Public Governance and Emerging Technologies: Values, Trust, and Compliance by Design

In the complex network society, public authority is no longer solely exercised in a unilateral manner but is increasingly also carried out through governance networks of public and private actors. Moreover, public actors are increasingly experimenting with ‘disruptive’ or ’emerging’ digital technologies, such as artificial intelligence and blockchain, to innovate their public services and administrative decision-making procedures. In doing so, they frequently collaborate with private actors. However, the automatization by algorithmic systems, the networked nature of distributed technologies such as blockchain, and the data-driven use of AI in public governance proliferate hyper-connectivity and hyper-complexity. As a result, these technologies challenge important public values such as transparency and accountability. These evolutions have led to renewed attention for public values, legal compliance, and trust.

Emerging technologies are often portrayed as highly promissory, enshrined with the hope to transform established societal, economic or governmental practices. These promises range from making processes more efficient and transparent to developing privacy-friendly ‘data solutions’. At the same time, the use of networked and data-driven technologies to mediate the interaction between public actors and citizens challenges and transforms public values such as transparency, accountability, fairness, and trust. Public values of the rule of law do not necessarily align with values in network governance such as efficiency and scalability, resulting in value conflicts. Due to value conflicts and unclear legal norms citizens might experience vulnerability and uncertainty, negatively impacting the trust relationship with their government. Moreover, the increased use of complex network governance and opaque emerging technologies to exercise public authority may cause uncertainty for citizens in terms of legal protection. To ensure the trustworthiness and legitimacy of algorithmic public governance, it is thus important to identify and safeguard core public values and legal norms when designing and implementing technology as part of a broader socio-technical infrastructure. Therefore, by design approaches have been put forward to ensure legal compliance. On the one hand, stakeholders must be aware that technological design choices may have intended or unintended legal consequences. On the other hand, pursuing compliance with legislative and regulatory requirements informs and impacts technological design choices. In the public sector, not only well-known omnibus-legislation such as the GDPR must be complied with, but there are also specific legal norms applicable to the public sector, stemming from constitutional law and administrative law, such as the general principles of good administration (e.g., reason-giving and the duty of care), freedom of information and archiving legislation, and public procurement law.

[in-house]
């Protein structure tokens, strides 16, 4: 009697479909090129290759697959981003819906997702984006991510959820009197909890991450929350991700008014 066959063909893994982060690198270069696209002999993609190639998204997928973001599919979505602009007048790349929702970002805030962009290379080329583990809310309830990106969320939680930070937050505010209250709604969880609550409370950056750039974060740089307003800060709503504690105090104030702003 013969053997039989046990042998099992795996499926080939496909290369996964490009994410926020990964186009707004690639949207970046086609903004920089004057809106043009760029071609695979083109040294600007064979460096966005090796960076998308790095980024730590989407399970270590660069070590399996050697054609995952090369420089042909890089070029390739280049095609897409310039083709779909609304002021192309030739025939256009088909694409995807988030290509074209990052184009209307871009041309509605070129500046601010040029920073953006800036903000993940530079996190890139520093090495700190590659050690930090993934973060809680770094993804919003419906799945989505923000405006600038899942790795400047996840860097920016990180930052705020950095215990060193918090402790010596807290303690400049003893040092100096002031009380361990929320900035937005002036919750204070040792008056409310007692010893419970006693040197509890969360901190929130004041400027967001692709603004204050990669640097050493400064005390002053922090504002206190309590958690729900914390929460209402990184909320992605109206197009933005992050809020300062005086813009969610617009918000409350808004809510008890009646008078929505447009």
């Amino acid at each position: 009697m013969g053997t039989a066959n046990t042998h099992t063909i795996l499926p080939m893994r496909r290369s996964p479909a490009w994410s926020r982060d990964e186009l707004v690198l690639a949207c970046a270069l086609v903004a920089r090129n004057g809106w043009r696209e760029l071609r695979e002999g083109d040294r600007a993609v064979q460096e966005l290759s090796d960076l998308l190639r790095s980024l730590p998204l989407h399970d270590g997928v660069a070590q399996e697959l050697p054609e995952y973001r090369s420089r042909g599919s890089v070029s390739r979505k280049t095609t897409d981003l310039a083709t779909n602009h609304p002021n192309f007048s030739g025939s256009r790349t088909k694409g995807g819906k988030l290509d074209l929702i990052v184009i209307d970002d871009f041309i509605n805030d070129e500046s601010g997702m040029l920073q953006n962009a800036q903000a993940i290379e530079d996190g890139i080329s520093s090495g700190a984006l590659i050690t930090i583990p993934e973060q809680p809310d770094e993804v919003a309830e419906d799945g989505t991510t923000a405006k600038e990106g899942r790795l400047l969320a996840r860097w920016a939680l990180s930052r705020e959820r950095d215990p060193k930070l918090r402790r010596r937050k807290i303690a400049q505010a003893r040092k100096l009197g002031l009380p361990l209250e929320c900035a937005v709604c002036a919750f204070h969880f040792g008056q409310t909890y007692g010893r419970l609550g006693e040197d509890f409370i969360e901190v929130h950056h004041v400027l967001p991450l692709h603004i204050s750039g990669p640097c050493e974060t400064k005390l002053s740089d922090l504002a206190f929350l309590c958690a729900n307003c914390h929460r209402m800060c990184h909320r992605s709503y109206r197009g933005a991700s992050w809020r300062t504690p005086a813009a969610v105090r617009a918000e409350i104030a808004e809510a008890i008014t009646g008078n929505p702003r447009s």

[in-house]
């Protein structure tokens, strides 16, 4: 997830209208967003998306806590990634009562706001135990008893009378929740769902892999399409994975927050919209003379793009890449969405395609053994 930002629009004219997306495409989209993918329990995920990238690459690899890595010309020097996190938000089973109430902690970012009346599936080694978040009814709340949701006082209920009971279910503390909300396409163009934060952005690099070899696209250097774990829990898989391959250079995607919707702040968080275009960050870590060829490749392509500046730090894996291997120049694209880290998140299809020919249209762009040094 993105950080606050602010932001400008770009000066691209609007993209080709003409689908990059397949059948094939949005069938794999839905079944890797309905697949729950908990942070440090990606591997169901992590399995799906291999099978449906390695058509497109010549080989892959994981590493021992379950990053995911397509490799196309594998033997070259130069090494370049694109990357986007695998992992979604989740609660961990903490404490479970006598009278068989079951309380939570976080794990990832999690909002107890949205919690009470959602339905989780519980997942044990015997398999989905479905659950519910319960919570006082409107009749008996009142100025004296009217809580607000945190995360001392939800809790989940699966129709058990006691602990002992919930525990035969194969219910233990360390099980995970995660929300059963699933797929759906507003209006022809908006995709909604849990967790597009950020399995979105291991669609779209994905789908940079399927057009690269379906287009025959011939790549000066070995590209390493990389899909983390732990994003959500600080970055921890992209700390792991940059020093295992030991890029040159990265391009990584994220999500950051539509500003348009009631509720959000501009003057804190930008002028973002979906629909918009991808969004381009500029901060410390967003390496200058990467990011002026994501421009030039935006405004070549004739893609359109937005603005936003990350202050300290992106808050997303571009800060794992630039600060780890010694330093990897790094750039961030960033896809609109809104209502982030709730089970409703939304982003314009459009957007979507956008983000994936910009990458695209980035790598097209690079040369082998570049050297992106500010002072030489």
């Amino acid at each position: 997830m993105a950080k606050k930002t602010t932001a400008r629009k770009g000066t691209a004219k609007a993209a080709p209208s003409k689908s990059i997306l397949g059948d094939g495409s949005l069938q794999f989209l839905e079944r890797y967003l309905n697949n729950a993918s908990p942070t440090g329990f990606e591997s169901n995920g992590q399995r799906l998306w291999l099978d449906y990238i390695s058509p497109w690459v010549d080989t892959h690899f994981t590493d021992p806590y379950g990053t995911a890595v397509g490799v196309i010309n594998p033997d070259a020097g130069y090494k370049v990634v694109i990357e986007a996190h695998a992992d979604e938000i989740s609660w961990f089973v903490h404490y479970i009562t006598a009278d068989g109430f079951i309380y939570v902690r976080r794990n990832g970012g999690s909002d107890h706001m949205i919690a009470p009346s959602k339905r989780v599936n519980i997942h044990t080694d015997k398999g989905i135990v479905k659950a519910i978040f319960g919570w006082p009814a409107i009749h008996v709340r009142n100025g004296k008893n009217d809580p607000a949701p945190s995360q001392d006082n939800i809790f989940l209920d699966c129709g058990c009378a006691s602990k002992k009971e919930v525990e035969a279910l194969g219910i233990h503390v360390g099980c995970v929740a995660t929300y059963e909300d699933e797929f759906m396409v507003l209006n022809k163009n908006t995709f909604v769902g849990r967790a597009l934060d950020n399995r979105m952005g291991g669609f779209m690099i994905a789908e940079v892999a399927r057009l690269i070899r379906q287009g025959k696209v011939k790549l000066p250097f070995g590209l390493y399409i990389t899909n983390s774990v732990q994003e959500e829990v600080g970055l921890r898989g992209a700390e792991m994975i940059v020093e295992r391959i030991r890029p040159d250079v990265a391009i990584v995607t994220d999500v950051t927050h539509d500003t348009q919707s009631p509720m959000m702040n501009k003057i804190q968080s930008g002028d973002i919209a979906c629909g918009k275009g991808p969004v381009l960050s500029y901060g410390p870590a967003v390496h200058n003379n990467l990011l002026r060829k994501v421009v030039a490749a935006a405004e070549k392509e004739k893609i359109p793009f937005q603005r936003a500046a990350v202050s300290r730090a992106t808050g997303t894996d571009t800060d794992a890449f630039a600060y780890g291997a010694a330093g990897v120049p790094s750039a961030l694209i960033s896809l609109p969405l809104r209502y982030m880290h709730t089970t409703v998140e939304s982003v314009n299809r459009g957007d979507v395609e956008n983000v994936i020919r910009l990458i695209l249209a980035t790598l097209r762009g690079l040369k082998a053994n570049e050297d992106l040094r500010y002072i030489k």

The high hopes and strong expectations about emerging technologies are not to be taken for granted, not least in the public sector. We must acknowledge that the success (or failure) of using emerging technologies in public governance is to a large extent dependent on the choices that are made by crucial stakeholders in among others public administration, legislative and regulatory bodies, and tech companies. Operationalizing and implementing public values and legal norms when using emerging technologies in public governance may thus benefit from an interdisciplinary approach and qualitative research into successes and failures. Such an approach can inform the design of networked and data-driven technologies in public governance to translate and embed public values and legal rules in a way that considers observed experiences and the perspective of end-users or citizens.

These challenges demand academic and societal debates on the legal, social, and ethical implications of the use of emerging technologies in public governance. The conference aims to contribute to this debate by bringing together insights on emerging technologies, public values, trust, and compliance by design. The conference aims to explore and offer guidance on how emerging technologies in public governance might proceed from a promissory idea to development and deployment in a legally, ethically, and socially acceptable way.